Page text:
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Special Minnesota session more likely as Dayton gives up auditor fight

ST. PAUL -- Gov. Mark Dayton gave up his last major must-do item for a special Minnesota legislative session, setting up the possibility that lawmakers can pass the rest of the state budget later this week. Ending his fight to retain the state au...

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Gov. Mark Dayton says on Monday, June 8, 2015, that in order to finish passing the Minnesota state budget that he will give up his requirement that a new law cutting the state's auditor's power be overturned. (Forum News Service photo by Don Davis)

 

ST. PAUL - Gov. Mark Dayton gave up his last major must-do item for a special Minnesota legislative session, setting up the possibility that lawmakers can pass the rest of the state budget later this week.

Ending his fight to retain the state auditor's authority to audit county finances, at least for now, Dayton said Monday three less controversial issues remain to be solved. He said the work should not take long, but added that recent negotiations should teach him not to be optimistic.

The Democratic governor said he knows Republicans will not give up their demand that counties have the right to hire private audit firms instead of the state auditor reviewing their finances.

"I learned before that I can't match the intransigence of Republicans," Dayton said.

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His announcement Monday comes a week after he said he would give up on his year's top priority: establishing a program to send Minnesota 4-year-olds to school.

It came hours after House Speaker Kurt Daudt, R-Crown, used his strongest language yet that he would not allow the auditor change to pass a special session.

"There will be no action taken on this issue in special session," Daudt said. "Period."

After the Dayton announcement, the speaker issued a statement that that said he looked forward to final negotiations to set up the special session.

Three issues remain unresolved in a jobs-economic development-energy bill, Dayton said.

The governor wants a provision rewritten or removed from the bill that expands taconite and wood products industries' electric rate breaks to other large industries "at the expense of residential and small business ratepayers."

Dayton also wants $5 million for programs to help the disabled and mentally ill and he seeks provisions to make sure Minnesotans get financial benefits for using wind or solar power in their homes and businesses.

Daudt said earlier in the day that four provisions remained unresolved, but did not specify them. He said that Republicans and the governor were close to finding solutions.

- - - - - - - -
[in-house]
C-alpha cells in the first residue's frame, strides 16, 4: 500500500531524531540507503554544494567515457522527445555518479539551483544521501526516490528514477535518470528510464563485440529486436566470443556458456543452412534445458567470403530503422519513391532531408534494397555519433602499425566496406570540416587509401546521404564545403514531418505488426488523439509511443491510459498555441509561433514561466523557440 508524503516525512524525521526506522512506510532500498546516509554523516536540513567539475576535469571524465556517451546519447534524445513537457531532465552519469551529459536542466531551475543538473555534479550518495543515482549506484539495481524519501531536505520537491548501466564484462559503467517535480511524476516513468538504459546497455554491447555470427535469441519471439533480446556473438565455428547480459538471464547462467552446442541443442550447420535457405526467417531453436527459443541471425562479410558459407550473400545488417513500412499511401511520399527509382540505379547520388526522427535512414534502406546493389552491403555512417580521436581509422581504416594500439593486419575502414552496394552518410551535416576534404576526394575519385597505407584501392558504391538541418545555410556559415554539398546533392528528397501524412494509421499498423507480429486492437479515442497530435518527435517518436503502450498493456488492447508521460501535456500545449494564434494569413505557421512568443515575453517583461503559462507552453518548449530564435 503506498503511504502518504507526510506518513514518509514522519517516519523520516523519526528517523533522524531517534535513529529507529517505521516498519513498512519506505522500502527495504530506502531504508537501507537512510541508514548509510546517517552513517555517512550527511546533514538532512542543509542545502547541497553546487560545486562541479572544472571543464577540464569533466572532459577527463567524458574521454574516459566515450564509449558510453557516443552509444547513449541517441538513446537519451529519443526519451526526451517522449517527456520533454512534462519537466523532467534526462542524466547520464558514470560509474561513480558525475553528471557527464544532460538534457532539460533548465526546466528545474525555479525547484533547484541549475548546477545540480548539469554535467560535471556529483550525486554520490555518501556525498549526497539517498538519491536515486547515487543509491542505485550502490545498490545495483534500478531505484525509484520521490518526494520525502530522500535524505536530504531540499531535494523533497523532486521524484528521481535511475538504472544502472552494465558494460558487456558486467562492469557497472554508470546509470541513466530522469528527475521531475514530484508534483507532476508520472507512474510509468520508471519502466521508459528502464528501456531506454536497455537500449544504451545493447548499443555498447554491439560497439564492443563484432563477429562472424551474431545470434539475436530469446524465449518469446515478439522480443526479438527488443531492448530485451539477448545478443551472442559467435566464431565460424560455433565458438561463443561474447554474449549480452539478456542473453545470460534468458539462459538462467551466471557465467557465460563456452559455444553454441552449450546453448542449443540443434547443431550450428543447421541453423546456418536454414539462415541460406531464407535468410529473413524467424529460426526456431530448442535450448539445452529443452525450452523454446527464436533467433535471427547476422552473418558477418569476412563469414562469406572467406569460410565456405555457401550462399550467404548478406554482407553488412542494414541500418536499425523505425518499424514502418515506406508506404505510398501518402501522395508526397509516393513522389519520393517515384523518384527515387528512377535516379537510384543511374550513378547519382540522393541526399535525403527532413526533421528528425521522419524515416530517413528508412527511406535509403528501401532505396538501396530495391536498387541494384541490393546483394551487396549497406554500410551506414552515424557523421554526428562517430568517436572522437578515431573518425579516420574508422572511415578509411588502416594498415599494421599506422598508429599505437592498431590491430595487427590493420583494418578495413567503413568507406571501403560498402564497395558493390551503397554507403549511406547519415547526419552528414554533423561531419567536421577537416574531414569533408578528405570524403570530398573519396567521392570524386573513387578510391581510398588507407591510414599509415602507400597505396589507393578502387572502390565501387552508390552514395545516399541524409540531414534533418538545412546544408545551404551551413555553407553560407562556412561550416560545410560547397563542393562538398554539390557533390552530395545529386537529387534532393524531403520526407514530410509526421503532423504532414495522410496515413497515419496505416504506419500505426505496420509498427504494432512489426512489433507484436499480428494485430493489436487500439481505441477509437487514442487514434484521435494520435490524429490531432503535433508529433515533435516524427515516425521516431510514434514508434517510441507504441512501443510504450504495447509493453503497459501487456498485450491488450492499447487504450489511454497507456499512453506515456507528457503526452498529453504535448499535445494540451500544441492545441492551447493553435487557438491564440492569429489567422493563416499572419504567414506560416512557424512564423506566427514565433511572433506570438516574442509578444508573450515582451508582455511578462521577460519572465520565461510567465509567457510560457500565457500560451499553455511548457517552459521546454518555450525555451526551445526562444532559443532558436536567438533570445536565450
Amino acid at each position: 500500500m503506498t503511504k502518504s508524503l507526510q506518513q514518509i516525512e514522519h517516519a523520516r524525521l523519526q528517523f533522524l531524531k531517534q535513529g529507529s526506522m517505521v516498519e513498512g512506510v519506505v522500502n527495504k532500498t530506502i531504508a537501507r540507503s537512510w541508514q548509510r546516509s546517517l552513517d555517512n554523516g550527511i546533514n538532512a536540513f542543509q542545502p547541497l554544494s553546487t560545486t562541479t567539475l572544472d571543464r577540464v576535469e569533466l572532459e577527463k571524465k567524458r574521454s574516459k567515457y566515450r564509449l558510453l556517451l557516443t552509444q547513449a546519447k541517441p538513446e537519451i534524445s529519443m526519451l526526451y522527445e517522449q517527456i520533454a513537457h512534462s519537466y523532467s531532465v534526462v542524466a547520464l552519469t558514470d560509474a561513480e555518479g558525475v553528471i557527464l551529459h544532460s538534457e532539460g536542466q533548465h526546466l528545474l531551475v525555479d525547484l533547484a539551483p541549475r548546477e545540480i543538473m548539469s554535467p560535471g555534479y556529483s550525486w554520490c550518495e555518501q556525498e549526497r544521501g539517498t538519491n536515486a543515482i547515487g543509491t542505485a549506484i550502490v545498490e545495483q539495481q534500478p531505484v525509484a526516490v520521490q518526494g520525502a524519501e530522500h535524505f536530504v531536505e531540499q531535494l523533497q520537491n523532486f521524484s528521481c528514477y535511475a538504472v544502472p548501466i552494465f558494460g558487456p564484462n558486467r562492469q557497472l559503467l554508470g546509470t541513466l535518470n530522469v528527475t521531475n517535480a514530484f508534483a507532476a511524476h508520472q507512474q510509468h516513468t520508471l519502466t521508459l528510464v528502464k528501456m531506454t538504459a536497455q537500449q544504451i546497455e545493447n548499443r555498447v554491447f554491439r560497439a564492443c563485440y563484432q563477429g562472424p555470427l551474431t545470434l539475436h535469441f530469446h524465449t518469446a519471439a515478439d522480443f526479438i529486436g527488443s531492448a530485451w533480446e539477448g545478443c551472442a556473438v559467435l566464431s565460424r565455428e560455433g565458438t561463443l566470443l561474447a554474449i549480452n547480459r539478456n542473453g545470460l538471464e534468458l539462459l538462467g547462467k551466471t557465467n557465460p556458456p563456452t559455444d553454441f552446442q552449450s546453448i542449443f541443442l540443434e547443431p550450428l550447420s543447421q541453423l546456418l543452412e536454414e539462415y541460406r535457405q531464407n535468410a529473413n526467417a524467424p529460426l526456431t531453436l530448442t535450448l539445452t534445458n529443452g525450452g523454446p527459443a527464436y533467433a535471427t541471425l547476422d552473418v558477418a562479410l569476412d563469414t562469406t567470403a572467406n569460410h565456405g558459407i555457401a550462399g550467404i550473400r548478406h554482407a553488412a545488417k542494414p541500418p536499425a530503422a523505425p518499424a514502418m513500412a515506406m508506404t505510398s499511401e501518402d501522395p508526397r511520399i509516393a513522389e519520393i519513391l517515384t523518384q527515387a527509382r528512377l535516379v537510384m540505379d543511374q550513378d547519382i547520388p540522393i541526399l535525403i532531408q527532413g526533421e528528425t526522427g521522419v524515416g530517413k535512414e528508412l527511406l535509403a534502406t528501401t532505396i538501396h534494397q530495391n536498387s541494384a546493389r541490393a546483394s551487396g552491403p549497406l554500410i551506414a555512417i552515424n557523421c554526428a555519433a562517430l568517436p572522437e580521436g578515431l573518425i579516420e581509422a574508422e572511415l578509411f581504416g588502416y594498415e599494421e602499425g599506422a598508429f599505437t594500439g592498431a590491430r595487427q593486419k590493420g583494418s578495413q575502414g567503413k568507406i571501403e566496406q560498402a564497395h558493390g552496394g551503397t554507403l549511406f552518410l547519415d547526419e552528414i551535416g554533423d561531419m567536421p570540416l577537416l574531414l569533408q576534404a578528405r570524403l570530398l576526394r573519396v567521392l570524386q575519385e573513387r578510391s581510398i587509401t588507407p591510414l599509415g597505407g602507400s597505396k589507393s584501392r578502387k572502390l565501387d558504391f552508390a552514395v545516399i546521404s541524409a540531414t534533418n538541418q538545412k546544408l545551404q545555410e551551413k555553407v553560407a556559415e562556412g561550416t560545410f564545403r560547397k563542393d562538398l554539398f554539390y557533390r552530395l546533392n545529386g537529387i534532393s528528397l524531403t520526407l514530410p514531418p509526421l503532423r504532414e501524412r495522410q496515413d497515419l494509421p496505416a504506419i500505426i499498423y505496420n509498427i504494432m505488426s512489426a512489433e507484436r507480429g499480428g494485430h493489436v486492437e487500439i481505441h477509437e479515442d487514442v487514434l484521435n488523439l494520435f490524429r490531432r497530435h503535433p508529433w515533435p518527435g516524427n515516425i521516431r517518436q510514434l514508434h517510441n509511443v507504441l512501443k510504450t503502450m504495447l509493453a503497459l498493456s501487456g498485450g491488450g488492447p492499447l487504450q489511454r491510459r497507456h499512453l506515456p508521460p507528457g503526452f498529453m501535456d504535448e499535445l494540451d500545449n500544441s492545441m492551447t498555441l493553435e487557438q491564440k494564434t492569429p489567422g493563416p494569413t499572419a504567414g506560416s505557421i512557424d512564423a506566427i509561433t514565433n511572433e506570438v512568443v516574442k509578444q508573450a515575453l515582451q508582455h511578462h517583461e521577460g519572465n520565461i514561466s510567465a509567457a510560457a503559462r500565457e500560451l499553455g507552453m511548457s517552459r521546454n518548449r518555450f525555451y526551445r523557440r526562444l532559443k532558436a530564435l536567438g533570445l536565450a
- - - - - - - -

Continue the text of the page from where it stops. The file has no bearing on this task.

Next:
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Dayton suggested that his staff and legislative staff work out the final details, then he would call in the four legislative leaders so the five could sign a document indicating what would pass in a special session. Only then, he said, would he call a session.

The governor said the overtime session could be late this week.

After the regular session ended May 18, the governor signed five spending bills, part of a $42 billion, two-year state budget.

He vetoed three bills, which if not passed by July 1 would result in a partial state government shutdown and layoff of thousands of state workers. The biggest bill he vetoed was the $17 billion education package.

A special session is needed to repass the three vetoed bills, approve public works funding legislation and pass a measure paying for outdoors and arts projects.

Dayton, a former state auditor, said he would resume his efforts to keep the auditor in charge of county audits, hinting it would be easier if Democrats win back control of the House in 2017.

Current Auditor Rebecca Otto, a Democrat, has been running a social media campaign to keep her powers as they are.

"I will continue to fight this unjust gutting of a constitutional office that belongs to the people of Minnesota, which happened in the middle of the night," Otto wrote on Facebook after Dayton's announcement. "I will pursue every avenue to restore oversight of Minnesotans hard-earned money."

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Dayton called the auditor provision a "massacre" of the office.

The state Constitution gives the Legislature power to decide the auditor's duties.

Dayton signed the overall bill containing the auditor measure into law last month, and immediately said he wanted the Legislature to overturn the auditor portion.

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